The five-person band proceeded onto the stage to the dull chants of "If I Had a Heart" -- Andersson hidden under a mountain of furs lit from the inside. Even after she cast off her coat-of-one-color at the end of the third song (an attempt to foil photographers who were unceremoniously ushered out at that point?) she was still hidden under rolling smoke and heavy stage makeup that rendered her appearance more Ingmar Bergman's "Death" than human. Having made a career out of obscuring her identity with electro-Goth duo The Knife, this wasn't terribly surprising.

Andersson never said a word -- normally cause for complaint. But her stage persona -- part dark sorceress, part little-girl-lost -- spoke volumes. Even though she was sandwiched between equally costumed band members (I was particularly taken with her glasses-wearing, headdress-swinging laptop/guitarist who, despite layers of face paint, still managed to exude geek-chic) and competing with a smoke and a laser show, there was never a question as to where central focus was. Lasers were bounced around the stage and -- during "Triangle Walks" -- shot out into the audience, leaving the bottom half of the Fonda feeling like they were underwater -- but end the end it all came down to the first lady of Fever Ray. Moving only between keyboard and mic, emoting only with her hands -- which perpetually swayed in spell-casting circles -- Andersson clearly had the audience in her control.

During the penultimate song, we might -- just might -- have gotten a taste of the person behind the art. Andersson stepped to the front of the stage, and in a moment of near-vulnerability, sang a non-album song about the joy her children have brought her. (Then again, given the thematic darkness of the night, this could have been another clever metaphor.)1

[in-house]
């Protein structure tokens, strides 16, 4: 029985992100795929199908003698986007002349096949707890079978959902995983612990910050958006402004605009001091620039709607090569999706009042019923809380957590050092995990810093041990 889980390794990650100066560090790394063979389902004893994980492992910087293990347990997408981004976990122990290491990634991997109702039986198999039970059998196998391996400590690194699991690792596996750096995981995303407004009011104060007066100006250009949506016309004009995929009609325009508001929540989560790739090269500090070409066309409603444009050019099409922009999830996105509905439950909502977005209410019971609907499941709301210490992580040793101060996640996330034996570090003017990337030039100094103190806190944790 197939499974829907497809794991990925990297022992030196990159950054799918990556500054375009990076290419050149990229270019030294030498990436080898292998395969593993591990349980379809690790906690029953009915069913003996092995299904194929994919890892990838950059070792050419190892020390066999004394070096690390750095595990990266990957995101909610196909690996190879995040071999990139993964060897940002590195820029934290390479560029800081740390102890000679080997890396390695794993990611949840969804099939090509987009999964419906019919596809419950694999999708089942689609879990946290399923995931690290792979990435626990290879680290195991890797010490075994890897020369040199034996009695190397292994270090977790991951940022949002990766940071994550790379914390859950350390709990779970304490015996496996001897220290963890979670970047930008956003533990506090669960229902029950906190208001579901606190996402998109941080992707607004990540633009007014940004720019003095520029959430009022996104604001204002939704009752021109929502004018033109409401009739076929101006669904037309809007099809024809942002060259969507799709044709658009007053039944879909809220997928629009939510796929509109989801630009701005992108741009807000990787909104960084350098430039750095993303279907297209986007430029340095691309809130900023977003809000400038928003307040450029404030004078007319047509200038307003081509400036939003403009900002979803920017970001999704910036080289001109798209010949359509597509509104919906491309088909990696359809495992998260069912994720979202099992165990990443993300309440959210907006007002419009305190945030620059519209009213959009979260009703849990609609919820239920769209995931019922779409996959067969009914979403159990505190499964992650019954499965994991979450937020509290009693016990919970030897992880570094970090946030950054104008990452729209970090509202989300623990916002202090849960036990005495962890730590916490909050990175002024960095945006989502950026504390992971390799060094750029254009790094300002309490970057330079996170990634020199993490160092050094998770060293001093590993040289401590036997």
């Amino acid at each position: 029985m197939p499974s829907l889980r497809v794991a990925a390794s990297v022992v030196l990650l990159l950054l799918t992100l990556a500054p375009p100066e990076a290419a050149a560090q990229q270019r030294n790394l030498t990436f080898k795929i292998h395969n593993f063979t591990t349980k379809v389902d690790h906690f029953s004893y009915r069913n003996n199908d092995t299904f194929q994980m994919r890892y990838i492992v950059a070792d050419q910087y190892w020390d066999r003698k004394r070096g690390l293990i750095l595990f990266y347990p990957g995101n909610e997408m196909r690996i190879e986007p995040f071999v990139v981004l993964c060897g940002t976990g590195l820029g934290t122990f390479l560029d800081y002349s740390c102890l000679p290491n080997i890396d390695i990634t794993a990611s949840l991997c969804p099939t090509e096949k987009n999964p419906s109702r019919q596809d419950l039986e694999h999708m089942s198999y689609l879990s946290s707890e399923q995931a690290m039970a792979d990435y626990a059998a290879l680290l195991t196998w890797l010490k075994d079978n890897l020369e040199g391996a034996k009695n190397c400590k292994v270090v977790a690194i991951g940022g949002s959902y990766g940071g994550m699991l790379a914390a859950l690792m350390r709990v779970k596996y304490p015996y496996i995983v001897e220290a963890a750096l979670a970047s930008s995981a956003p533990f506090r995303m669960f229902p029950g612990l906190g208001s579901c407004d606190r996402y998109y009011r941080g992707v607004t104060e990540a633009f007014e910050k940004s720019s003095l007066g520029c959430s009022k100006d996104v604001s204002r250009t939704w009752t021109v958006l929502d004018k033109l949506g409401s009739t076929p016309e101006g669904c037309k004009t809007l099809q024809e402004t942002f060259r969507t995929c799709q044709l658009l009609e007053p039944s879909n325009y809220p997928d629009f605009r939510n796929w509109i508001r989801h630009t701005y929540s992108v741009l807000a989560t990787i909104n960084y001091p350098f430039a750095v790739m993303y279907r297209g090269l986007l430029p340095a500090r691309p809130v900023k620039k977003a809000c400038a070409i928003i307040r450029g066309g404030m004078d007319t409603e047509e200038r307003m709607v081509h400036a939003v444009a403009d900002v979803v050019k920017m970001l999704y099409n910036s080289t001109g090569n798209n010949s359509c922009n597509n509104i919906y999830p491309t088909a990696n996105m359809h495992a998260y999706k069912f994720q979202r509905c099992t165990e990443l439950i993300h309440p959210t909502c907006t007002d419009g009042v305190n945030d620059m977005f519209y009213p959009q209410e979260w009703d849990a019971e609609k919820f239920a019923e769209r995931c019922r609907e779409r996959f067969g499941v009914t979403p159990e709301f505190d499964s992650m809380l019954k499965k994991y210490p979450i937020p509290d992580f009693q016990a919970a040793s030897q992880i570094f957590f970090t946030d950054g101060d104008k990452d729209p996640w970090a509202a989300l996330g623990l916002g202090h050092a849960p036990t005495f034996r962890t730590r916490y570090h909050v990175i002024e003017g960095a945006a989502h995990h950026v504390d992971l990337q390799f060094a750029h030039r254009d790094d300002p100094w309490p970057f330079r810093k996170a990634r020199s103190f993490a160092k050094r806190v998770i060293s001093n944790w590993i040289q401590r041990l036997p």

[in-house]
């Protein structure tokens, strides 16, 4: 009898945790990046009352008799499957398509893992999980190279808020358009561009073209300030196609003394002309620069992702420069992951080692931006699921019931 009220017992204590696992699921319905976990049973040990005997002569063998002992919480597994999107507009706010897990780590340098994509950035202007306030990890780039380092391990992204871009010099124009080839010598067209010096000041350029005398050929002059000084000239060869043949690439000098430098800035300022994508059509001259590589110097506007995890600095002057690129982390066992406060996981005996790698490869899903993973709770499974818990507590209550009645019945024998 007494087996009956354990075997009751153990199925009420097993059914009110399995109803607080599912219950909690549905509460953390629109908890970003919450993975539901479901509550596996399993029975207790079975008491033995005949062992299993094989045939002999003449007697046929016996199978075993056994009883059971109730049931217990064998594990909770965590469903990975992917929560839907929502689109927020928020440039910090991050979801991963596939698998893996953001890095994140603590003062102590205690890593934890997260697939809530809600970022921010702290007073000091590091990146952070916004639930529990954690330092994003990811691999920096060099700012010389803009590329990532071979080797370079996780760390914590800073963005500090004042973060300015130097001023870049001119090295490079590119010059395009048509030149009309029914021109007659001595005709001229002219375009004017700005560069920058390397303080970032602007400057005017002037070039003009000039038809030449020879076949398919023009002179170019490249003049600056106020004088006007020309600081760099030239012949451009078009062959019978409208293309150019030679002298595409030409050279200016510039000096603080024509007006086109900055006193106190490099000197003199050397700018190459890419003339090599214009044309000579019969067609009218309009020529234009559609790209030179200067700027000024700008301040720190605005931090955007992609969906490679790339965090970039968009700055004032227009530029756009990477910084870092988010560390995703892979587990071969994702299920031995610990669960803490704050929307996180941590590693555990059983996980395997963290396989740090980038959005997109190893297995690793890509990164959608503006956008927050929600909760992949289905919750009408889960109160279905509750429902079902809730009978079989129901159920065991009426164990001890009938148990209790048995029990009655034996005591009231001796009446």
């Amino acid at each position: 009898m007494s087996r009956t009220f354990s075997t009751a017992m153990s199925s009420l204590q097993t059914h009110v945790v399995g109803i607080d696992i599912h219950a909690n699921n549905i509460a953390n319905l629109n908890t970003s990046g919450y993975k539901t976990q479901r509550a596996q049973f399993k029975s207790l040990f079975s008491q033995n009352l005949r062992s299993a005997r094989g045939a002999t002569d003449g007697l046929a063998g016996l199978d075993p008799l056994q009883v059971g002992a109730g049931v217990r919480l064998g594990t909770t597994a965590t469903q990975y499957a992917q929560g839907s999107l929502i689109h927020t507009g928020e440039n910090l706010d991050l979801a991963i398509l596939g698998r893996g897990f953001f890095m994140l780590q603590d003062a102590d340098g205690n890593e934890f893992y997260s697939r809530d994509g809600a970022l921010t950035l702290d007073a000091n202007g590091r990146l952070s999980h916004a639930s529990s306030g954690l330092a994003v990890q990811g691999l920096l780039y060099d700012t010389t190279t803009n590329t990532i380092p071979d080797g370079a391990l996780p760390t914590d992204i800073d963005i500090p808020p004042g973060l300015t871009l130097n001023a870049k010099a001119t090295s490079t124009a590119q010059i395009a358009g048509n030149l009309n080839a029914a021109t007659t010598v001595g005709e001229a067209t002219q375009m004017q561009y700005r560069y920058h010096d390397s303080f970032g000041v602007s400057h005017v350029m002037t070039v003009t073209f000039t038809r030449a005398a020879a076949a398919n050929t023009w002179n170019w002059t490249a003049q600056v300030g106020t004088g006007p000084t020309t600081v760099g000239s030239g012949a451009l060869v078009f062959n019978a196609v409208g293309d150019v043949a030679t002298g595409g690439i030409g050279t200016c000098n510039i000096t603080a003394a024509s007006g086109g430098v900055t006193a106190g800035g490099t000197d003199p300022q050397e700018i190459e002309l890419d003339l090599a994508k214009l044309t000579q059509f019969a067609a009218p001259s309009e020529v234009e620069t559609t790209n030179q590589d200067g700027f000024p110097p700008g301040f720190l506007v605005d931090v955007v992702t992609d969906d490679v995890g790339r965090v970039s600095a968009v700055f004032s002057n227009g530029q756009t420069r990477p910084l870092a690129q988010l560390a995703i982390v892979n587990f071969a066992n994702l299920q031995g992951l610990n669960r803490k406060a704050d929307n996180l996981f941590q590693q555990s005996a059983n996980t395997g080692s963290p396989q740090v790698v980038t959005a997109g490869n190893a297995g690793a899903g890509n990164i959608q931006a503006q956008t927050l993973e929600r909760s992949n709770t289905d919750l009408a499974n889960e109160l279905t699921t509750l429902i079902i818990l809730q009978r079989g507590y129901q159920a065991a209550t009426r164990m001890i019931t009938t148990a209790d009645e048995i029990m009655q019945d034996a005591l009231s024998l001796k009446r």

However, moment over, Andersson donned her mountain of furs and stepped back into the shadows. The band threw themselves into the ghostly clatter of "Coconut" and slowly, one by one, reversed their procession, back into the smoke and receding lights, leaving the audience to stare in slack-jawed wonder at fog swirling around an empty stage.

1If anyone has any info on this track, I’m dying to get my hands on it.

mp3: "When I Grow Up (D Lissvik remix)" by Fever Ray

Monday, October 5, 2009

frightened rabbit @ the knitting factory

Last week three of the Would-be Hipsters headed off to the Knitting Factory in Hollywood for a night of Scottish indie-rock perfection. Well, almost.

First opener was We Were Promised Jetpacks, who were brilliant. Loud, just poppy enough, great bass lines, clever lyrics, totally adorable and Scottish. I don't know how I've not had them in my life for so long. They've become my new walking-to-lunch music, and last week it took every ounce of composure not to dance down Fairfax while singing the chorus of "Quiet Little Voices." 1

Second opener was The Twilight Sad, a fairly well known act that I'd managed to avoid. They were kinda boring, the drummer took most of the set to figure out how to drum, the guitarist was glued to his whammy bar, and the singer was keeping most of his personality in his cardigan. I think it's official that I don't like shoegaze, even if it's with a Scottish accent.2 See what you think.

But then there was Frightened Rabbit, who are incredible live. And as enchanting as singer Scott Hutchinson is, drumming brother Grant sort of steals the show. At the end of their set (I believe the song was "Heads Roll Off" but I could be completely wrong), all the other members of the band wandered off stage, leaving Grant to finish the set in an epic drum solo, where he basically turned into Animal of the Muppets. Which was fantastic because Grant was wearing a t-shirt with Animal's head printed on it. Oh yes.